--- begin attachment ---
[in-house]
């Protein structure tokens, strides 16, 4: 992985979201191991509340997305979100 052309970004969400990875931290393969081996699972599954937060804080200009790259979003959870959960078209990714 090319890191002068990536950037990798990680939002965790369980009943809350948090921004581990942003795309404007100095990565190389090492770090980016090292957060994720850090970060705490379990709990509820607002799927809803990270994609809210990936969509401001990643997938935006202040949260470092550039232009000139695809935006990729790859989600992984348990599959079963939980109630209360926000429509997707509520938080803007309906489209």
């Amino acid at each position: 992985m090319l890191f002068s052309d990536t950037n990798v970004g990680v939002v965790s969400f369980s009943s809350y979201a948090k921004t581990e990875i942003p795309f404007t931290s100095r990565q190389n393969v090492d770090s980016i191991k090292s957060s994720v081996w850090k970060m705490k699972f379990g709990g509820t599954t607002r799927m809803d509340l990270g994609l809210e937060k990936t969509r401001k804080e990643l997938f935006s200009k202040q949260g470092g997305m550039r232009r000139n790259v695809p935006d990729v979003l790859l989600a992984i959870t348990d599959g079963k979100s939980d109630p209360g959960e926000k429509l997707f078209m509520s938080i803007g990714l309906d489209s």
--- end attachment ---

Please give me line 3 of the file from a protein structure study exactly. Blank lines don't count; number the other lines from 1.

């Amino acid at each position: 992985m090319l890191f002068s052309d990536t950037n990798v970004g990680v939002v965790s969400f369980s009943s809350y979201a948090k921004t581990e990875i942003p795309f404007t931290s100095r990565q190389n393969v090492d770090s980016i191991k090292s957060s994720v081996w850090k970060m705490k699972f379990g709990g509820t599954t607002r799927m809803d509340l990270g994609l809210e937060k990936t969509r401001k804080e990643l997938f935006s200009k202040q949260g470092g997305m550039r232009r000139n790259v695809p935006d990729v979003l790859l989600a992984i959870t348990d599959g079963k979100s939980d109630p209360g959960e926000k429509l997707f078209m509520s938080i803007g990714l309906d489209s």